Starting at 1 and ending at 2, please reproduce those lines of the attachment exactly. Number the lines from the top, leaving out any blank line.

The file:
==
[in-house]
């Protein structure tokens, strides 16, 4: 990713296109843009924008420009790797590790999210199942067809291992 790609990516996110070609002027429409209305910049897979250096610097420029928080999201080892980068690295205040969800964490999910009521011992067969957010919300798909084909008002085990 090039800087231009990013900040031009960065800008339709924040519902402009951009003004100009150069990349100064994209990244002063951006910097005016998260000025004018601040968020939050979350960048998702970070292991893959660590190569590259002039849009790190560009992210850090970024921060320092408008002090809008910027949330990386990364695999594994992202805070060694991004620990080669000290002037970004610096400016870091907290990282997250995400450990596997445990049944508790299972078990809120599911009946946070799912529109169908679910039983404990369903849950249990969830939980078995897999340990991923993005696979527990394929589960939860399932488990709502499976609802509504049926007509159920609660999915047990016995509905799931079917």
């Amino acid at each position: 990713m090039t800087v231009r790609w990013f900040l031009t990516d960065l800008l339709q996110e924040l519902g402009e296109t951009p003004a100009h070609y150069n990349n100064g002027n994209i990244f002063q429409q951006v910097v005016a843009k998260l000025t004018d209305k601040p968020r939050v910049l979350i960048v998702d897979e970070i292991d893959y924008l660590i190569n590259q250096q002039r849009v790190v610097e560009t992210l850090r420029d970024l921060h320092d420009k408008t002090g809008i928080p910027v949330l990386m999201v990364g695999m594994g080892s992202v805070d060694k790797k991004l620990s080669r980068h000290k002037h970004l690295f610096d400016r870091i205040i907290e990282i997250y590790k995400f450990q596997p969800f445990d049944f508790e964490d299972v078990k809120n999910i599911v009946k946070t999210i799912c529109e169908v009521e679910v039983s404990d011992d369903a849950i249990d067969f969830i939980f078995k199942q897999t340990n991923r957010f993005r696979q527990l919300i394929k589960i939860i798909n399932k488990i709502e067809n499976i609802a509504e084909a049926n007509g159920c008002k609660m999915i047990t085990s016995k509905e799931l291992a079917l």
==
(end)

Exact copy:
[in-house]
């Protein structure tokens, strides 16, 4: 990713296109843009924008420009790797590790999210199942067809291992 790609990516996110070609002027429409209305910049897979250096610097420029928080999201080892980068690295205040969800964490999910009521011992067969957010919300798909084909008002085990 090039800087231009990013900040031009960065800008339709924040519902402009951009003004100009150069990349100064994209990244002063951006910097005016998260000025004018601040968020939050979350960048998702970070292991893959660590190569590259002039849009790190560009992210850090970024921060320092408008002090809008910027949330990386990364695999594994992202805070060694991004620990080669000290002037970004610096400016870091907290990282997250995400450990596997445990049944508790299972078990809120599911009946946070799912529109169908679910039983404990369903849950249990969830939980078995897999340990991923993005696979527990394929589960939860399932488990709502499976609802509504049926007509159920609660999915047990016995509905799931079917």